The Will of James Gandolfini: Bad Tax Planning or Good Listening?

There are a host of articles and commentators stating that James Gandolfini’s heirs will be upset because his estate will pay approximately $30,000,000 in Federal and state estate taxes.  These same articles say that he could have (and should have) done some advanced planning to reduce the tax bite.  Some even suggest that James Gandolfini’s attorney may get sued as a result of the estate tax that is going to be paid.

Besides the fact that none of us, other than James Gandolfini and his attorney, know what he was thinking when he did his Will, I find it odd that people would say that if he knew about the estate tax, he could have avoided it.

Many years ago, I was working with a client, as special tax counsel, who had a net worth of $100,000,000.  I developed a complex estate tax plan that would have eliminated most, if not all, of the estate taxes.  The client had my plan reviewed by his accountant and his estate planning attorney, and both of them gave the plan their blessings.  When it came time to get final approval of the plan, so that it could be drafted and implemented, the client said to me “$45 million is enough for my children.”  In other words, it was more important for him to retain full control and access to the assets and the estate, than to save 55 million in estate taxes.

I am not saying that James Gandolfini had the same intention.  But, I have worked with many 40 and 50 year olds who do not want to do significant estate tax planning, even if it would cost their heirs significant estate taxes.  They believe that they will live a long time and have time to do planning later.

Moreover, in the simplest sense, he wanted to give 60% of his estate to his sisters.  There is no way to structure this bequest at death to avoid estate taxes.  He could have started a gifting plan to them that would have removed some assets from his estate and produced valuation adjustments at death to reduce the estate tax bill, but he may have decided that he did not want to do this, perhaps because it was complex or costly, or because he wanted full control and access as long as possible.

Some commentators have also mentioned that he should have purchased a huge life insurance policy.  That is true, if he was insurable and if he wanted to pay the premium.  He did have a $7 million dollar life insurance policy for his son, which is not subject to estate taxes, so he clearly understood this concept and was comfortable with some level of life insurance.  That being said, we do not know what the situation was in the years before his death.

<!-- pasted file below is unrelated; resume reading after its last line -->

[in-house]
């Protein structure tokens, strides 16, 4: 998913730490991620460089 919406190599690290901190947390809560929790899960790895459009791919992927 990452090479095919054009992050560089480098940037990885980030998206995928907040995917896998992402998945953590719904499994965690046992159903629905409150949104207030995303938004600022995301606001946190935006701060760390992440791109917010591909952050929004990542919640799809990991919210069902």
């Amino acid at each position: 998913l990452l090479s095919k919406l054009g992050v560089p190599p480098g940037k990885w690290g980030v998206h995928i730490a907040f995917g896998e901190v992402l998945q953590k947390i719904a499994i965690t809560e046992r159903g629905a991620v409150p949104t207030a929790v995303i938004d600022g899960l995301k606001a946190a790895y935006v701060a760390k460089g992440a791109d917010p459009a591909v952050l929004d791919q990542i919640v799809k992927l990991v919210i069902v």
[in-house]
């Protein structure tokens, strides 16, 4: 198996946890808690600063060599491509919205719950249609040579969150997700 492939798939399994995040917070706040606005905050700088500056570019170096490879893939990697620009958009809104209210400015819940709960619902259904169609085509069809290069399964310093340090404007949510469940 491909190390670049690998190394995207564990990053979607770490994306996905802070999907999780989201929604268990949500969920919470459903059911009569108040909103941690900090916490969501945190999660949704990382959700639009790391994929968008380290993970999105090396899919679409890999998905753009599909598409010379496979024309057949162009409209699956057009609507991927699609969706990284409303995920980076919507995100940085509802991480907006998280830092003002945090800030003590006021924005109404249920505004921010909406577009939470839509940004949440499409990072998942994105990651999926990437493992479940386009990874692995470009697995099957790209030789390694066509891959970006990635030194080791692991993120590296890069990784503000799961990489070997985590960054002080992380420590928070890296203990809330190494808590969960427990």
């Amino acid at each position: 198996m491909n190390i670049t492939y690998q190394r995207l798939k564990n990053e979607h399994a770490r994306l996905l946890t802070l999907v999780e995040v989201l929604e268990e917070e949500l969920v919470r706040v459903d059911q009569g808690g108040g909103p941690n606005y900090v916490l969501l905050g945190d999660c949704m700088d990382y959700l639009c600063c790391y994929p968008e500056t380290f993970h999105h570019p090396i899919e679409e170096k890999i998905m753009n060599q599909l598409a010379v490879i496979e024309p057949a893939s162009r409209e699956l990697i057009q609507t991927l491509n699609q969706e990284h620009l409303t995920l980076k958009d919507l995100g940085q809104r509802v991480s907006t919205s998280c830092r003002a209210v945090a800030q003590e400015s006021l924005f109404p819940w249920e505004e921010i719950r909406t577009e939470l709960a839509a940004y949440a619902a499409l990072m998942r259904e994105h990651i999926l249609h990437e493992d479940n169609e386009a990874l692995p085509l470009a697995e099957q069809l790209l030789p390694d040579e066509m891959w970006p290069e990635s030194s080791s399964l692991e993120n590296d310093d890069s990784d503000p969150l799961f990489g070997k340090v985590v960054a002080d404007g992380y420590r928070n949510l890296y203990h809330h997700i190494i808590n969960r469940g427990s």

It is important to remember that, at the time of his death, he was on his second marriage, had provided for his son from an earlier marriage through the life insurance policy, and had a very young daughter.  It is possible that his prior Will left 40% or less to his wife and 60% or more to his sisters.  It is possible that even if he was advised that he could have avoided the estate tax on the assets going to his sisters by giving them something now, he may not have wanted to do so.

How many of you would give away control and access to 60% of your estate in order to avoid future estate taxes on a bequest to their siblings or other relatives?

A few other observations based on things I’ve read on the case:

1.  The money going to his daughter is held in a trust until she is 21.  In my experience, that is too young.  He could have placed her inheritance in a trust that would have protected the inheritance from creditors, her future estate taxes, fortune hunters and disgruntled spouses.

2.  He could have also placed his sisters’ inheritances in protected trusts that would have ensured that, upon their deaths, there would be no additional estate taxes (even if it went to James’ daughter).

3.  He could have given 40% to his wife (instead of 20% to his wife, and 20% to his daughter), in a marital trust for her benefit, so that it the estate tax could have been deferred until her death.  The trust terms could have been broad enough that would have allowed the trustee of the “marital trust” discretion to make distributions to his wife, who could then use the money for their daughter.  (This does not reduce the estate tax, only defers it.)

4.  He and his wife could have given away both of their exemptions from estate tax last year or anytime this year.  But, again, he may not have wanted to.  (Of the 20 or so clients with whom I discussed giving away their estate tax exemption last year, only about 50% went through with it.  Not everyone wanted to make a $5,120,000 gift at the end of last year, no matter how wealthy they were.)

The Bottom Line

Estate planning is first about listening to the client:  finding out what the client’s goals are, what their concerns are and to whom they want to leave assets to.  Then, it is up to the estate planning attorney to make recommendations - both tax and non-tax recommendations.  Ultimately, however, it is the client who makes the final decision.

To assume that every client’s main goal is to reduce or eliminate estate taxes is wrong.  In this case, to criticize James’ attorney or to rile up his sisters is not fair, neither to James nor his attorney.  We will continue to follow this as it unfolds.

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